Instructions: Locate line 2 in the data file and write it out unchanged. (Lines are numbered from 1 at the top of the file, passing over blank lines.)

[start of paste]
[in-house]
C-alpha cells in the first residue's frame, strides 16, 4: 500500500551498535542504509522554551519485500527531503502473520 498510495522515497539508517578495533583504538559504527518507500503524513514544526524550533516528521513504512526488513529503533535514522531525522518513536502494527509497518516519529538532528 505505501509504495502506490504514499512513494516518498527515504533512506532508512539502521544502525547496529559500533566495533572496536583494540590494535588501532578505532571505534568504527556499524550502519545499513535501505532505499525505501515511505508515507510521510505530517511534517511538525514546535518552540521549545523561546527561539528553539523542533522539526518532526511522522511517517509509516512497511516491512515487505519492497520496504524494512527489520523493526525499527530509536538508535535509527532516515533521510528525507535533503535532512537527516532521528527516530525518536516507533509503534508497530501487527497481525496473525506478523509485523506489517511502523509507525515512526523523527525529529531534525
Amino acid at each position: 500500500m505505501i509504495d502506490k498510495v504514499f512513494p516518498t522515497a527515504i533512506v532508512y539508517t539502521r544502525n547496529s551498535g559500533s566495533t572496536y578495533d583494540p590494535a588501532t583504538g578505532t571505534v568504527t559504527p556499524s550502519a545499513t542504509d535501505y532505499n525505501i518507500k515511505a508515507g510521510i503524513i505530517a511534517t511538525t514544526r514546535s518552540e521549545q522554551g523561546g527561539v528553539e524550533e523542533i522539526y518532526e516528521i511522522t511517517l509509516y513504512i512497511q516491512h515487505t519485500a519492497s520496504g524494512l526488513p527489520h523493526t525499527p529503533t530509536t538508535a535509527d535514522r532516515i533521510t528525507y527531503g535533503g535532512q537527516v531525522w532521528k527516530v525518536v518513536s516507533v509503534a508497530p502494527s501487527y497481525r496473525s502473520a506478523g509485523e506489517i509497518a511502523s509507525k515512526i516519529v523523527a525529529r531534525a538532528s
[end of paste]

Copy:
C-alpha cells in the first residue's frame, strides 16, 4: 500500500551498535542504509522554551519485500527531503502473520 498510495522515497539508517578495533583504538559504527518507500503524513514544526524550533516528521513504512526488513529503533535514522531525522518513536502494527509497518516519529538532528 505505501509504495502506490504514499512513494516518498527515504533512506532508512539502521544502525547496529559500533566495533572496536583494540590494535588501532578505532571505534568504527556499524550502519545499513535501505532505499525505501515511505508515507510521510505530517511534517511538525514546535518552540521549545523561546527561539528553539523542533522539526518532526511522522511517517509509516512497511516491512515487505519492497520496504524494512527489520523493526525499527530509536538508535535509527532516515533521510528525507535533503535532512537527516532521528527516530525518536516507533509503534508497530501487527497481525496473525506478523509485523506489517511502523509507525515512526523523527525529529531534525